A Brief, Shameful History of Childcare in the United States 


Elizabeth Warren unveiled a universal childcare proposal earlier this week that aims to give all parents access to free or subsidized child care. As one of the first major actions of her primary campaign, the announcement felt something like a mission statement: Hillary Clinton released a slate of more modest proposals around paid leave and childcare in 2016, and Bernie Sanders has also campaigned (and proposed legislation) on universal childcare and preschool, but Warren was signaling a willingness to make it a centerpiece of her campaign.

Although the cost of childcare is unaffordable for most American families, the United States has done very little to expand access for all families. The Head Start program, founded by President Johnson and administered by the United States Department of Health and Human Services, serves children up to five years old in families with low-incomes but still falls short of what’s needed. As Taryn Morrissey, an associate professor of public administration and policy at American University, wrote in 2018, the programs available for poor and low-income families are both underfunded and difficult to navigate:

[…] only 40 percent of 4-year-olds from poor families attend Head Start and only 4 percent of infants and toddlers from poor families attend Early Head Start. In 2012, only 25 percent of eligible children received child care subsidies. In 2016, 20 states had waiting lists or frozen intake for child care assistance, and many low-income families remain confused about eligibility requirements and the application process.

Warren’s proposal would partner with locally run child care facilities, including in-home providers and preschool facilities, and subsidize the cost of care on a sliding scale between zero to seven percent of a family’s income. Her plan also requires providers offer standardized care for which they are compensated at rates matching public school teacher salaries, which moves toward addressing the problem of poverty wages for childcare workers. The plan, which would be paid for by a tax on the super wealthy, is progressive but has its possible shortcomings. Still, it’s an incredibly big deal.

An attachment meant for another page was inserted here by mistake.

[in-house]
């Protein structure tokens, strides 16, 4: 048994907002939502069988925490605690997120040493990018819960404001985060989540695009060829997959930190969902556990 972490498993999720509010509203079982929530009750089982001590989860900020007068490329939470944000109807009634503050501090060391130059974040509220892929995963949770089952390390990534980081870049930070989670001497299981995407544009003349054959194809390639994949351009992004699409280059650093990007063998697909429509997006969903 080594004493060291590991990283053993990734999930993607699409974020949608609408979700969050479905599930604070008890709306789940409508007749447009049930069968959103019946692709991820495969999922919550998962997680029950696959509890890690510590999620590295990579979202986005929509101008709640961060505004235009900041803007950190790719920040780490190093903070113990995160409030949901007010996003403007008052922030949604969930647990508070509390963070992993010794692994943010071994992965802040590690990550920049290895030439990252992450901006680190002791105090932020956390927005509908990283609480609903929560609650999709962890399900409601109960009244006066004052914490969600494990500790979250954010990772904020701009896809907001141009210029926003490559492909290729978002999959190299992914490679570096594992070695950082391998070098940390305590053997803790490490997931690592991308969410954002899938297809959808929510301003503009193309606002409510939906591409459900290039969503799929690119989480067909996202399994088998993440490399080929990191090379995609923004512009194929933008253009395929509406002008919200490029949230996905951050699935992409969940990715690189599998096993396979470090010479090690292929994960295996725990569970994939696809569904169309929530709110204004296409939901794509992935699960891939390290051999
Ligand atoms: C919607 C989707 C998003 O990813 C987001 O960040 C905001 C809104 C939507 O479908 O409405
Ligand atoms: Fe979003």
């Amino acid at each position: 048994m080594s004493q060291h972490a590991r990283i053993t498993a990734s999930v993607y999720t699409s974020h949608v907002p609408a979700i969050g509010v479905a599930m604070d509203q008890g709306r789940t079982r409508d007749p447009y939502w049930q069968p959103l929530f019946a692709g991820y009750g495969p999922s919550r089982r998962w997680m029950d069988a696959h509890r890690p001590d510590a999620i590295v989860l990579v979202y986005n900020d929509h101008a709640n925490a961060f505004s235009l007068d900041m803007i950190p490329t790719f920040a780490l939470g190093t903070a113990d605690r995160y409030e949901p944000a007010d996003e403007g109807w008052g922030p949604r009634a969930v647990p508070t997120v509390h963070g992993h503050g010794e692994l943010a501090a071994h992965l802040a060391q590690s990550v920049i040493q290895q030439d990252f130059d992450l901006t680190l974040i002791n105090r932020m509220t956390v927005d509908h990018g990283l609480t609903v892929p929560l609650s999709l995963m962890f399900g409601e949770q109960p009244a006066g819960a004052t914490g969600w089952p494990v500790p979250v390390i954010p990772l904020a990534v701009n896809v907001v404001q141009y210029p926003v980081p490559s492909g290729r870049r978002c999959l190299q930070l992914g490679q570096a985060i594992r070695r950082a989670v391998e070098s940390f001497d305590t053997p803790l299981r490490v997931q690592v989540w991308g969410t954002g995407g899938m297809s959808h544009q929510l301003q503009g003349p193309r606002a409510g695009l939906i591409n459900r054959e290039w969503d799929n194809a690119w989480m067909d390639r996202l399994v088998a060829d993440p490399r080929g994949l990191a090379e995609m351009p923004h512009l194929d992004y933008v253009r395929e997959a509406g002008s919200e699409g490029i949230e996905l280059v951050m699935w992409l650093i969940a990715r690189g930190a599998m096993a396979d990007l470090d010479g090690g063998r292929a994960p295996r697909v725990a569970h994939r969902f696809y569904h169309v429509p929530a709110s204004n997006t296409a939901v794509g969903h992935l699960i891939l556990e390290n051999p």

And now that we’re here, it’s worth asking how something so fundamental to women’s basic participation in society got politically sidelined for so long? (Sexism!) Still, in 2019, it is mind-boggling that one of the world’s richest countries doesn’t offer any form of paid family leave, and lags behind what other similarly wealthy countries offer on affordable child care (In some states, the average cost of childcare for young children is more expensive than the cost of a college tuition).

Now that we’re here, it’s worth asking how something so fundamental to women’s basic participation in society got politically sidelined for so long?

The number of households headed by women is also increasing: According to the Center for American Progress, as of 2015, 42 percent of mothers were the sole or primary breadwinners in their families and nearly one quarter of women were co-breadwinners, bringing home between 25 percent to 49 percent of the family’s income. Yet despite being central to how parents, and particularly women—who are still responsible for the majority of child care–can function in the world and the workplace, the idea of universal child care has been ignored for a very long time.

“This is really historically unprecedented,” Sonya Michel, Professor Emerita in the University of Maryland’s Department of History and author of Children’s Interests/Mothers’ Rights: The Shaping of America’s Child Care Policy, told Jezebel. “It obviously has to do with the fact that so many women are running for the Democratic nomination. This is an issue that is very important to women and less so to men because the responsibility for child care, either doing it themselves or figuring out some substitute, falls disproportionately on women.”

In the 1800s, the “prevailing norm,” according to Michel, was that white women should not work outside the home (the social norm around women’s participation in the work force never accounted for the labor of black women or other women of color). The first child care centers, called day nurseries, catered mainly to white women who had to work because they didn’t have male breadwinners. Decades later, as more women entered the workforce, the government established mothers’ and widows’ pensions to support poor, single (still mostly white) mothers. Michel says the pensions “confirmed the idea that women should not work outside the home” and also established the idea that child care was a need for the poor—as opposed to a universal need for all families.

This could have been a turning point in history, but it wasn’t: “When more and more women were going into the labor force, if there had been more public support, that would have established a precedent” for a universal child care system, Michel said, “But instead, we got a pension, which really took public policy in a different direction, and reinforced the idea that women should not be working outside the home.”